dcMap =  qmap(DC, zoom = 13, maptype = "toner",scale=2)

'''create map'''
dcMap + geom_point(data = new2,aes(x = lon, y = lat), colour = 'black',size=1.5)+
  stat_bin2d(
    aes(x = lon, y = lat),
    size = 100, bins = 30, alpha = 0.5, 
    data = new2
  ) +scale_fill_gradient( low= "lightyellow",high = "red")
  

aggregating by census tract

See it on Tableau

the goal:
I want to find the median value of lead samples in Parts Per Billion by census tract. To do that I will need to find the census tract associated with each latitude and longitude and then find the median value of all observations within that tract.

the data:
I have a dataframe that looks like this:

lon lat PPB
-77.034018 38.9138584 0

the code:

step 1.

I will use FCC’s API. I can send it latitude and longitude data and it will return the census block (among other stuff). You really only need a few lines of code, but below I wrote a class so the user can get the data they want. The class gets initiated with two parameters latitude and longitude this gets inserted into the url payload courtesy of the requests module. The object r is created and then the json is extracted to a new object y. The other four functions in the class simply extract the data element(s) from the object y

import requests
import json

class censusData:

    def __init__(self,lat,lon,showall=True):
        url = 'http://data.fcc.gov/api/block/find?format=json'
        payload = {'latitude': lat,'longitude': lon,'showall': showall}
        self.r  = requests.get(url, params=payload)
        self.y = self.r.json()

    def block(self):
        return str(self.y['Block']['FIPS'])

    def county(self):
        return str(self.y['County']['name'])

    def state(self):
        return str(self.y['State']['name'])

    def intersection(self):
        records = []
        for  b in self.y['Block']['intersection']:
            record = filter(lambda x: x.isdigit(), str(b))
            records.append(record)
        return records
    def data(self):
        return json.dumps(self.y)

step 2: using the class
I can call the api now simply like so:

censusData(28.35975,-81.421988).block()

but, how can we apply it to a large dataframe?
hint* use apply

import pandas as pd
from census import censusData
#bring in data
df =pd.read_csv("data.csv")
'''
this is when using apply is your greatest friend.
I am applying my function to my data frame.
No need for a messy for loop.
'''
df['Tract'] =df.apply(lambda x: censusData(df['lat'], df['lon']).block(), axis=1)

now I have a dateframe that looks like this:

lon lat PPB Tract
-77.034018 38.9138584 0 110010081002007

web scraping aircraft crashes

See it on Tableau

the goal:
I want to visualize all plane crashes that led to human fatalities.

the data:

The best data I could find was at https://aviation-safety.net/
The data is not in a very consumable structure; it is posted as static html tables throughout the website. I will need to iterate through every unique aircraft accident on the website, extract all data, and put it into a structure that will help me visualize the data. This is a perfect job for Python!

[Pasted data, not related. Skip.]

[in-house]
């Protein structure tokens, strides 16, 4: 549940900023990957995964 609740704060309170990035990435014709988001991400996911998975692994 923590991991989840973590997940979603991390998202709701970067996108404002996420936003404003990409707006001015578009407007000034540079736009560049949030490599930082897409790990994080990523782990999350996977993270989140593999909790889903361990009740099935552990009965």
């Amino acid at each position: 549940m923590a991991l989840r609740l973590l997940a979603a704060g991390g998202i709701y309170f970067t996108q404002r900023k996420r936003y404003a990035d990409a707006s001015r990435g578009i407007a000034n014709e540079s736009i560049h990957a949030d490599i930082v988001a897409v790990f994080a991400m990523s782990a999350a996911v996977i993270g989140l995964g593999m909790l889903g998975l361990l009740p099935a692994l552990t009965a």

the code:


from bs4 import BeautifulSoup as bs
import urllib2
import pandas as pd
import requests

def getPlaneDataa(yearStart, yearEnd):
    number = yearEnd - yearStart + 1
    fs = pd.DataFrame()
    for y in range(number):
        lista = []
        yearStart +=1
        for x in range(1, 3):
            firstLink = 'http://www.aviation-safety.net/database/dblist.php?Year=' + str(yearStart)+ &quot;&amp;lang=&amp;page=&quot; + str(x)
            r =requests.get(firstLink)
            html = r.text
            soup= bs(html)
            for link in soup.find_all('a', href=True):
                lista.append(link['href'])
        u = [x for x in lista if  x.startswith('/database/r')]
        content = list(set(u))
        #main loop through all links just extracted gets html content of each link and extracts the table in each file
        for a in content:
            link = 'http://www.aviation-safety.net' + a
            req = urllib2.Request(link)
            req.add_unredirected_header('User-Agent', 'Custom User-Agent')
            html2 =urllib2.urlopen(req).read()
            table = bs(html2)
            try:
                tab= table.find_all('table')[0]
                records = []
                for tr in tab.findAll('tr'):
                    trs = tr.findAll('td')
                    th = tr.findAll('th')
                    record = []
                    record.append(trs[0].text)
                    try:
                        record.append(trs[1].text)
                    except:
                        continue
                        record.append(th[0].text)
                    records.append(record)
                df = pd.DataFrame(data=records)
            except:
                pass
            df.set_index(df[0],inplace=True)
            df = pd.DataFrame(df.ix[:,1])
            df = pd.DataFrame.transpose(df)
            fs=fs.append(df)
    return pd.DataFrame(fs)

an aside about the code
The function uses two parameters yearStart and yearEnd. It then iterates through the difference of the years and extracts the html from the webpage of the current iteration. It iterates again through the html and pulls out all links that have the word “/database”. and constructs a list called content of all webpages that have data. The code runs the main loop through each item in content and extracts the first data-table: tab= table.find_all(‘table’)[0]

the viz:
here

I want to visualize all the data in one chart. A sorted stacked bar graph I thought was the best approach. I sorted by first the category of crashes then by the amount of fatalities. This allows the reader to first compare fatalities by category then quickly find the largest plane crash in any given year.  It provides overall trends but allows for granular understanding, and all in one chart.